In March 2014, the Museum purchased an original lease for Fishers Island from a rare document dealer that was signed on March 25, 1734, by Ann Winthrop, acting as agent and attorney for her husband John Winthrop, the Lessor and owner of all of Fishers Island. The lessees were Mary and George Havens, of Fishers Island. This particular John Winthrop (1681-1747), generally known as “John Winthrop, F.R.S.,” was the grandson of John Winthrop, Jr., the founder of Fishers Island.
This one-year lease sheds light on how the Winthrop family managed their Fishers Island property as absentee owners and features a fascinating mixture of rights and restrictions. For the sum of 600 pounds per annum, Mary and George Havens received the use of “all the Houses, Buildings, Edifices, Barns, Stables, Workhouses, Fences of wood or Stone & all meadowland fresh or Salt, with, the Coaves Creeks & Ponds, & all Priviledges…& also such Stock of Neat [domesticated] Cattle, Sheep, Swine & Horse kind.” The lease documents that 81 Fishers Island oxen and cattle resided on the Island at the time of signing, including a pair of oxen, 42 cows and a mixture of young steers, bulls and heifers. There were eight breeding mares and 20 swine, as well as 1,350 sheep “with their Fleeces & their Lambs.” The Havens family, as Lessees, had the right to farm the island and profit from crops, dairy products, wool, and livestock, returning at the end of the lease period the livestock of the same number and value as they had received at the beginning.
Along with the lessees’ rights and privileges were a variety of restrictions that guaranteed the Lessor and his assignees ongoing access to parts of the Island and offered them several ways to receive additional income. These restrictions included the Lessor’s claim to “all Wrecks of the Sea, & Great Fish, Whales or Others, which may at any time come on Shoar.” The Lessor also reserved “the liberty to sett up any Mills, Dams, or Waterworks, & Digg any Earth, Clay or Stone, & Cull Wood or Timber on any part sd. Land; also the priviledges, Proffitts, Rights, Commoditys, whatsoever of Hunting, Fishing, & Fowling &c with free Egress & Regress to what is Reserved & Excepted.” The lessees were forbidden to “Cutt, or Suffer to be Cutt, Stripp, Peal, or Destroy any Vines, Pines, Spruce, Cedar, Walnutt, Chesnutt, Birch, Beach, Maple, Sassafrass, Ash, or Elm, or any Cherry Trees, tame or wild.” They could only cut trees for firewood used on island and for repairing fences, buildings “& Utensills of the Husbandry.” The lease made quite clear that poaching was forbidden, stating that “all the Deer, Partridges, Peacocks, Quails, Rabbitts, or any other sort of wild Creatures with their increase are to Run at liberty, & remain there for the use of the Lessor.” As for a place to stay while visiting, “the lessor doth reserve the liberty of One Chamber in the best House for his own use only” keeping also “Ten Acres of Land on the North Hill, with Liberty of setting up Fences, Warehouses, Stables, & Outhouses…” A small number of horses and cattle were to be kept in this North Hill enclave for use by the Lessor and assignees.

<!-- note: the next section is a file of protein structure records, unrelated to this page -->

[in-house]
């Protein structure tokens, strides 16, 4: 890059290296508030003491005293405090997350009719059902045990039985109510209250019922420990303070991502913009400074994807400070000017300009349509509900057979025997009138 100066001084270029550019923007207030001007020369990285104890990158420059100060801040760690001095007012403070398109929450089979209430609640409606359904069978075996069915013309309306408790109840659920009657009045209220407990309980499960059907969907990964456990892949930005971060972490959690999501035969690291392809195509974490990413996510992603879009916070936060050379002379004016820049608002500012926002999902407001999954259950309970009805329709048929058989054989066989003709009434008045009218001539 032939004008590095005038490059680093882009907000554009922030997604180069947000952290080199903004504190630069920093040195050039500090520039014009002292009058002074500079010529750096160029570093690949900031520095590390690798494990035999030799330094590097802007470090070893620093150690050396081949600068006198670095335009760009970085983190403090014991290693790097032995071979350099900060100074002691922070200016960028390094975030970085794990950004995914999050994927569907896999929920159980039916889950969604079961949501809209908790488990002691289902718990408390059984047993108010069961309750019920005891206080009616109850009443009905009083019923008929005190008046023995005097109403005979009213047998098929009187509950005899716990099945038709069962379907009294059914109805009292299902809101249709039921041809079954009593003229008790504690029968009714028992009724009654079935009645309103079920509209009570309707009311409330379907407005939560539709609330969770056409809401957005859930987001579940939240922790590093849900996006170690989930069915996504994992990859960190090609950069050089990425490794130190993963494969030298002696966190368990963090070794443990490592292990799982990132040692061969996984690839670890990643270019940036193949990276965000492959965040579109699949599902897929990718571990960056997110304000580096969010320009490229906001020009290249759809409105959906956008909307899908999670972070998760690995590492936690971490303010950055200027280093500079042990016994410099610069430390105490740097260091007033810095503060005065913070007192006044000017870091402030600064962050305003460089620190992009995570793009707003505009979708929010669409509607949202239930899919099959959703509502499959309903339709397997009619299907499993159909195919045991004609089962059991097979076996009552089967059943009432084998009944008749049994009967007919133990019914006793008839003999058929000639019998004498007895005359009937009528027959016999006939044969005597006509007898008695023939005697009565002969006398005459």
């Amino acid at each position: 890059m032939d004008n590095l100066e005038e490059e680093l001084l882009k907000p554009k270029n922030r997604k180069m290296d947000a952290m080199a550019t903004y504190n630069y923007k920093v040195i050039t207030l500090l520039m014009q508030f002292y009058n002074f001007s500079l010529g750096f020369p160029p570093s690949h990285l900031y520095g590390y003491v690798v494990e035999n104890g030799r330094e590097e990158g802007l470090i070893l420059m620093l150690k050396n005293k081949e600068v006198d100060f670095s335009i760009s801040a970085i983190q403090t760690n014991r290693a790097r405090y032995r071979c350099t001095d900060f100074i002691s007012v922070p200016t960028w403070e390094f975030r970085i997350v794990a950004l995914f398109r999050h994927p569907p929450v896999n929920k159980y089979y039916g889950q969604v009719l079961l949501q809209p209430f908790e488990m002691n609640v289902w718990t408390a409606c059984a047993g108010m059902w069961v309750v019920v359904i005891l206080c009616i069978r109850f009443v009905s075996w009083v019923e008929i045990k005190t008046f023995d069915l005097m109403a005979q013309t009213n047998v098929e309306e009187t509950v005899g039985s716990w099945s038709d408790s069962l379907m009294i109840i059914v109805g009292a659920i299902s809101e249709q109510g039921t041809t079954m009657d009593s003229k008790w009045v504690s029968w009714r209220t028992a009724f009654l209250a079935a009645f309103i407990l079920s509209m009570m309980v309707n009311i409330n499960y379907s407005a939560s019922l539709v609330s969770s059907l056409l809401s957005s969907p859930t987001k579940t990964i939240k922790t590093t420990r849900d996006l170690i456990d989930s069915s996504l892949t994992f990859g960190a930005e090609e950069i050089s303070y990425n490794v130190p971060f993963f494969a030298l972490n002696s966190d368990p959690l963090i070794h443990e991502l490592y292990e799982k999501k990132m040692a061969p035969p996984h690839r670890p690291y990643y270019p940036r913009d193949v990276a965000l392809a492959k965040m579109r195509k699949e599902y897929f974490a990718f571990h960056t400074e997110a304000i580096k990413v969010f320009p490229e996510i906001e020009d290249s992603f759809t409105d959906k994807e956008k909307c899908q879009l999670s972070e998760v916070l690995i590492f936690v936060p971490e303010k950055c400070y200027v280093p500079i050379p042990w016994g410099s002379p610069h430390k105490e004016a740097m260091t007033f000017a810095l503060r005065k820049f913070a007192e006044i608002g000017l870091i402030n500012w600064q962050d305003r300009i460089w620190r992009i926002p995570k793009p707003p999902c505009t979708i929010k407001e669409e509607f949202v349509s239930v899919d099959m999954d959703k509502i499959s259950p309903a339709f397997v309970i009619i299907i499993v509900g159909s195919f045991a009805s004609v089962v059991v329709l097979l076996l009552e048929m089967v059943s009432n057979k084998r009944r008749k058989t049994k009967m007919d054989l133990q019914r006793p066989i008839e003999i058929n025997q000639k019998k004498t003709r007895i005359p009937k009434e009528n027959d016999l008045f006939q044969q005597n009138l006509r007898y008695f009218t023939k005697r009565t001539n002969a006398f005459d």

In early May 2014, the Museum obtained a second Colonial-era lease for Fishers Island from the same rare document dealer. Dated January 8, 1741/2, this lease was between Madam Ann Winthrop of New London (acting once again as agent for her absent husband) and lessee George Mumford “late of South Kingston in the County of Kings County now of Fishers Island in the Province of New York.”
Please note that George Mumford has received considerable attention in recent decades as the owner on Fishers Island of African slave Venture Smith whose narrated life story was first published in 1798. The 1741/2 lease was “signed, sealed, delivered” by George Mumford in the presence of Joshua Hempsted, celebrated Colonial-era diarist, and Gurdon Saltonstall, Jr., minister of New London and son of the former governor of Connecticut. The lease ran for four years at the price of 950 pounds per annum—an almost 40% hike over the 1734 rent! Added to the bottom of the document was a signed one year extension for the year beginning April 29, 1746 at the discounted price of 275 pounds per annum. The signers of the extension were George Mumford and two of John and Ann Winthrop’s children: Basill Winthrop and Margaret Miller.
Most of the rights and restrictions in this second lease were similar to those in the 1734 lease, but the nonpayment clause was much harsher. The Winthrop owners detailed how delinquent tenants could be expelled, removed, and cast out if the rent was just twenty days past due.